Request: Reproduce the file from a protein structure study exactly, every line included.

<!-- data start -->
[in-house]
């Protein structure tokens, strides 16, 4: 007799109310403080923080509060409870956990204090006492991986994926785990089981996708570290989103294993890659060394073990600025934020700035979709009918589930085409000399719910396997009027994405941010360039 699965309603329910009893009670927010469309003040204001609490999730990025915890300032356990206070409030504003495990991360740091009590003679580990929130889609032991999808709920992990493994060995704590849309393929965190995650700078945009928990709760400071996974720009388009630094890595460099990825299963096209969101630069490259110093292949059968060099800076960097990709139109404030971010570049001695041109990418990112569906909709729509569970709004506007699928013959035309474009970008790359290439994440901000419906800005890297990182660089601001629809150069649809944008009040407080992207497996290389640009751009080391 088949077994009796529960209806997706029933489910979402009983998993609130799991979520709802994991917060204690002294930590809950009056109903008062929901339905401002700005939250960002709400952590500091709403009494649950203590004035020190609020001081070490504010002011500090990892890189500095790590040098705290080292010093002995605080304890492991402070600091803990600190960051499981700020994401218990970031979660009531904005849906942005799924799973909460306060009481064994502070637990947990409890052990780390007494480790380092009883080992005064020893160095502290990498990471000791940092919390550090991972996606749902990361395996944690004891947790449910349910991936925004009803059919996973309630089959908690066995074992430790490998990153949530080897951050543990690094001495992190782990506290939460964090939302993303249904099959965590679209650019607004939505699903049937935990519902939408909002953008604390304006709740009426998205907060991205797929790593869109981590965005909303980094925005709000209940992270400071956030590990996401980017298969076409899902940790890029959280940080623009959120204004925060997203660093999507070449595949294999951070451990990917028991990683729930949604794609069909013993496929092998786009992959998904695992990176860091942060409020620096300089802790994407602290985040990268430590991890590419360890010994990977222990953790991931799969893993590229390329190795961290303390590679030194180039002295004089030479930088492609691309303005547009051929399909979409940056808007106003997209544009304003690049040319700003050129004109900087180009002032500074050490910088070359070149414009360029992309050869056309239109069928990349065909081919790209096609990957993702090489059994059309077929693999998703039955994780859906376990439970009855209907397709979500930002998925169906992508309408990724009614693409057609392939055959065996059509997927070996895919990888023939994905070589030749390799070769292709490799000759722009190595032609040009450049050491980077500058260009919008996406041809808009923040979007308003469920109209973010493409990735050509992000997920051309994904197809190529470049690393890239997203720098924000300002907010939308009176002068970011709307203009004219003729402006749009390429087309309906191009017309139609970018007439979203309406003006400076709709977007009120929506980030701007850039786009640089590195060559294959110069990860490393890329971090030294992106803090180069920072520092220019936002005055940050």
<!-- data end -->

[in-house]
């Protein structure tokens, strides 16, 4: 007799109310403080923080509060409870956990204090006492991986994926785990089981996708570290989103294993890659060394073990600025934020700035979709009918589930085409000399719910396997009027994405941010360039 699965309603329910009893009670927010469309003040204001609490999730990025915890300032356990206070409030504003495990991360740091009590003679580990929130889609032991999808709920992990493994060995704590849309393929965190995650700078945009928990709760400071996974720009388009630094890595460099990825299963096209969101630069490259110093292949059968060099800076960097990709139109404030971010570049001695041109990418990112569906909709729509569970709004506007699928013959035309474009970008790359290439994440901000419906800005890297990182660089601001629809150069649809944008009040407080992207497996290389640009751009080391 088949077994009796529960209806997706029933489910979402009983998993609130799991979520709802994991917060204690002294930590809950009056109903008062929901339905401002700005939250960002709400952590500091709403009494649950203590004035020190609020001081070490504010002011500090990892890189500095790590040098705290080292010093002995605080304890492991402070600091803990600190960051499981700020994401218990970031979660009531904005849906942005799924799973909460306060009481064994502070637990947990409890052990780390007494480790380092009883080992005064020893160095502290990498990471000791940092919390550090991972996606749902990361395996944690004891947790449910349910991936925004009803059919996973309630089959908690066995074992430790490998990153949530080897951050543990690094001495992190782990506290939460964090939302993303249904099959965590679209650019607004939505699903049937935990519902939408909002953008604390304006709740009426998205907060991205797929790593869109981590965005909303980094925005709000209940992270400071956030590990996401980017298969076409899902940790890029959280940080623009959120204004925060997203660093999507070449595949294999951070451990990917028991990683729930949604794609069909013993496929092998786009992959998904695992990176860091942060409020620096300089802790994407602290985040990268430590991890590419360890010994990977222990953790991931799969893993590229390329190795961290303390590679030194180039002295004089030479930088492609691309303005547009051929399909979409940056808007106003997209544009304003690049040319700003050129004109900087180009002032500074050490910088070359070149414009360029992309050869056309239109069928990349065909081919790209096609990957993702090489059994059309077929693999998703039955994780859906376990439970009855209907397709979500930002998925169906992508309408990724009614693409057609392939055959065996059509997927070996895919990888023939994905070589030749390799070769292709490799000759722009190595032609040009450049050491980077500058260009919008996406041809808009923040979007308003469920109209973010493409990735050509992000997920051309994904197809190529470049690393890239997203720098924000300002907010939308009176002068970011709307203009004219003729402006749009390429087309309906191009017309139609970018007439979203309406003006400076709709977007009120929506980030701007850039786009640089590195060559294959110069990860490393890329971090030294992106803090180069920072520092220019936002005055940050």